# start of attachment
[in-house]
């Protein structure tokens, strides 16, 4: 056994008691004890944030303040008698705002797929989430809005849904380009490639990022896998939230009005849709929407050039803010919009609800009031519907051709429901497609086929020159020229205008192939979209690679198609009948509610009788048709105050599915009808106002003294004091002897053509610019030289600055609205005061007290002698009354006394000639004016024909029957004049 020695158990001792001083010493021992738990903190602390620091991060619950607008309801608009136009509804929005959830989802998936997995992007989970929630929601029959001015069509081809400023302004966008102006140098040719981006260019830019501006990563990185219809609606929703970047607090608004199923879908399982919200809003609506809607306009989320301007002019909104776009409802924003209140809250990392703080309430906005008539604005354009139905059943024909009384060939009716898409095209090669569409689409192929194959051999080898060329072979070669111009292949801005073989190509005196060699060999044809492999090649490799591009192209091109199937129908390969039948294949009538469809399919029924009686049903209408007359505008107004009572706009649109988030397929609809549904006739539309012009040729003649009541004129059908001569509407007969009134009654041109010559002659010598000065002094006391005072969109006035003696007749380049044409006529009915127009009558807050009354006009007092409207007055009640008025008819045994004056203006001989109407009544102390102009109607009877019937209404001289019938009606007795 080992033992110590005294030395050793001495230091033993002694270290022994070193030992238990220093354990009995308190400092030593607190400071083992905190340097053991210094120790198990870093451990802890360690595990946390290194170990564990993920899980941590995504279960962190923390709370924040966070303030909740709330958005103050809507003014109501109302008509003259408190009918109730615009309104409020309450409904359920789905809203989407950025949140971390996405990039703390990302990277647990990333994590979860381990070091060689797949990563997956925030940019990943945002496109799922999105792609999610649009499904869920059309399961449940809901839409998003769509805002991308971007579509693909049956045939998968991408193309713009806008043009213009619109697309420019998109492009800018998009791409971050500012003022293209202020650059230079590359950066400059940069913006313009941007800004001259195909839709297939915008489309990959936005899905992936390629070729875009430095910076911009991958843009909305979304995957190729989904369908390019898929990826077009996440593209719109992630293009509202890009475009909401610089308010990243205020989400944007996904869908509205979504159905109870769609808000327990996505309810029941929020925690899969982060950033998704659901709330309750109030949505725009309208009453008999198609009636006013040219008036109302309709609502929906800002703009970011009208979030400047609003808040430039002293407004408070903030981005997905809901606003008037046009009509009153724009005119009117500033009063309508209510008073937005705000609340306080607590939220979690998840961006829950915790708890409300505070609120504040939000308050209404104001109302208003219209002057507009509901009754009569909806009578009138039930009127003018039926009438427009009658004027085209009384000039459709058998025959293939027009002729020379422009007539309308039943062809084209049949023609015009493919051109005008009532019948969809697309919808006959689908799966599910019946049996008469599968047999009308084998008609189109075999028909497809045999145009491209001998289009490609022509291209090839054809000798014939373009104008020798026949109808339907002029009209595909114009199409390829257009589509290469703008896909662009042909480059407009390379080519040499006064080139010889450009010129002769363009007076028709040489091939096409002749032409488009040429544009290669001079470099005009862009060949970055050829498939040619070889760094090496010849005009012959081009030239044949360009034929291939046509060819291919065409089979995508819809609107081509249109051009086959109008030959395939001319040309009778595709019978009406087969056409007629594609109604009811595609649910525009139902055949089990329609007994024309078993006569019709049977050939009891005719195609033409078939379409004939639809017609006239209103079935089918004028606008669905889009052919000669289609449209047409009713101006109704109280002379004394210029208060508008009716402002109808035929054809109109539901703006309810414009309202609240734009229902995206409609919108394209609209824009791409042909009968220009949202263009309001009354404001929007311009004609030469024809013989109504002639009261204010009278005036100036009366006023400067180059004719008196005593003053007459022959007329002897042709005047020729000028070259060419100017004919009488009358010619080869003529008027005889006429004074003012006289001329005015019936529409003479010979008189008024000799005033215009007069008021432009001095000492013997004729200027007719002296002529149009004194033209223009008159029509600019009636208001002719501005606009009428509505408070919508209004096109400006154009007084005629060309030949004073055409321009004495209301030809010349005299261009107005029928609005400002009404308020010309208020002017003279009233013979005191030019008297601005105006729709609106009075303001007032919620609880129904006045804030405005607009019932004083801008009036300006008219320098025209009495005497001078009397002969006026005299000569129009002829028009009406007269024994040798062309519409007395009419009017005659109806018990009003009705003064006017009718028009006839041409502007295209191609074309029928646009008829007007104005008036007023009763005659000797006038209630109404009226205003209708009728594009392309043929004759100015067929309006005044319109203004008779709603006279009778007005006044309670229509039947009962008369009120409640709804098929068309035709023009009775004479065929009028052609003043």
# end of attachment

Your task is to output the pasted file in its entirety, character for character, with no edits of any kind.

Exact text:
[in-house]
């Protein structure tokens, strides 16, 4: 056994008691004890944030303040008698705002797929989430809005849904380009490639990022896998939230009005849709929407050039803010919009609800009031519907051709429901497609086929020159020229205008192939979209690679198609009948509610009788048709105050599915009808106002003294004091002897053509610019030289600055609205005061007290002698009354006394000639004016024909029957004049 020695158990001792001083010493021992738990903190602390620091991060619950607008309801608009136009509804929005959830989802998936997995992007989970929630929601029959001015069509081809400023302004966008102006140098040719981006260019830019501006990563990185219809609606929703970047607090608004199923879908399982919200809003609506809607306009989320301007002019909104776009409802924003209140809250990392703080309430906005008539604005354009139905059943024909009384060939009716898409095209090669569409689409192929194959051999080898060329072979070669111009292949801005073989190509005196060699060999044809492999090649490799591009192209091109199937129908390969039948294949009538469809399919029924009686049903209408007359505008107004009572706009649109988030397929609809549904006739539309012009040729003649009541004129059908001569509407007969009134009654041109010559002659010598000065002094006391005072969109006035003696007749380049044409006529009915127009009558807050009354006009007092409207007055009640008025008819045994004056203006001989109407009544102390102009109607009877019937209404001289019938009606007795 080992033992110590005294030395050793001495230091033993002694270290022994070193030992238990220093354990009995308190400092030593607190400071083992905190340097053991210094120790198990870093451990802890360690595990946390290194170990564990993920899980941590995504279960962190923390709370924040966070303030909740709330958005103050809507003014109501109302008509003259408190009918109730615009309104409020309450409904359920789905809203989407950025949140971390996405990039703390990302990277647990990333994590979860381990070091060689797949990563997956925030940019990943945002496109799922999105792609999610649009499904869920059309399961449940809901839409998003769509805002991308971007579509693909049956045939998968991408193309713009806008043009213009619109697309420019998109492009800018998009791409971050500012003022293209202020650059230079590359950066400059940069913006313009941007800004001259195909839709297939915008489309990959936005899905992936390629070729875009430095910076911009991958843009909305979304995957190729989904369908390019898929990826077009996440593209719109992630293009509202890009475009909401610089308010990243205020989400944007996904869908509205979504159905109870769609808000327990996505309810029941929020925690899969982060950033998704659901709330309750109030949505725009309208009453008999198609009636006013040219008036109302309709609502929906800002703009970011009208979030400047609003808040430039002293407004408070903030981005997905809901606003008037046009009509009153724009005119009117500033009063309508209510008073937005705000609340306080607590939220979690998840961006829950915790708890409300505070609120504040939000308050209404104001109302208003219209002057507009509901009754009569909806009578009138039930009127003018039926009438427009009658004027085209009384000039459709058998025959293939027009002729020379422009007539309308039943062809084209049949023609015009493919051109005008009532019948969809697309919808006959689908799966599910019946049996008469599968047999009308084998008609189109075999028909497809045999145009491209001998289009490609022509291209090839054809000798014939373009104008020798026949109808339907002029009209595909114009199409390829257009589509290469703008896909662009042909480059407009390379080519040499006064080139010889450009010129002769363009007076028709040489091939096409002749032409488009040429544009290669001079470099005009862009060949970055050829498939040619070889760094090496010849005009012959081009030239044949360009034929291939046509060819291919065409089979995508819809609107081509249109051009086959109008030959395939001319040309009778595709019978009406087969056409007629594609109604009811595609649910525009139902055949089990329609007994024309078993006569019709049977050939009891005719195609033409078939379409004939639809017609006239209103079935089918004028606008669905889009052919000669289609449209047409009713101006109704109280002379004394210029208060508008009716402002109808035929054809109109539901703006309810414009309202609240734009229902995206409609919108394209609209824009791409042909009968220009949202263009309001009354404001929007311009004609030469024809013989109504002639009261204010009278005036100036009366006023400067180059004719008196005593003053007459022959007329002897042709005047020729000028070259060419100017004919009488009358010619080869003529008027005889006429004074003012006289001329005015019936529409003479010979008189008024000799005033215009007069008021432009001095000492013997004729200027007719002296002529149009004194033209223009008159029509600019009636208001002719501005606009009428509505408070919508209004096109400006154009007084005629060309030949004073055409321009004495209301030809010349005299261009107005029928609005400002009404308020010309208020002017003279009233013979005191030019008297601005105006729709609106009075303001007032919620609880129904006045804030405005607009019932004083801008009036300006008219320098025209009495005497001078009397002969006026005299000569129009002829028009009406007269024994040798062309519409007395009419009017005659109806018990009003009705003064006017009718028009006839041409502007295209191609074309029928646009008829007007104005008036007023009763005659000797006038209630109404009226205003209708009728594009392309043929004759100015067929309006005044319109203004008779709603006279009778007005006044309670229509039947009962008369009120409640709804098929068309035709023009009775004479065929009028052609003043």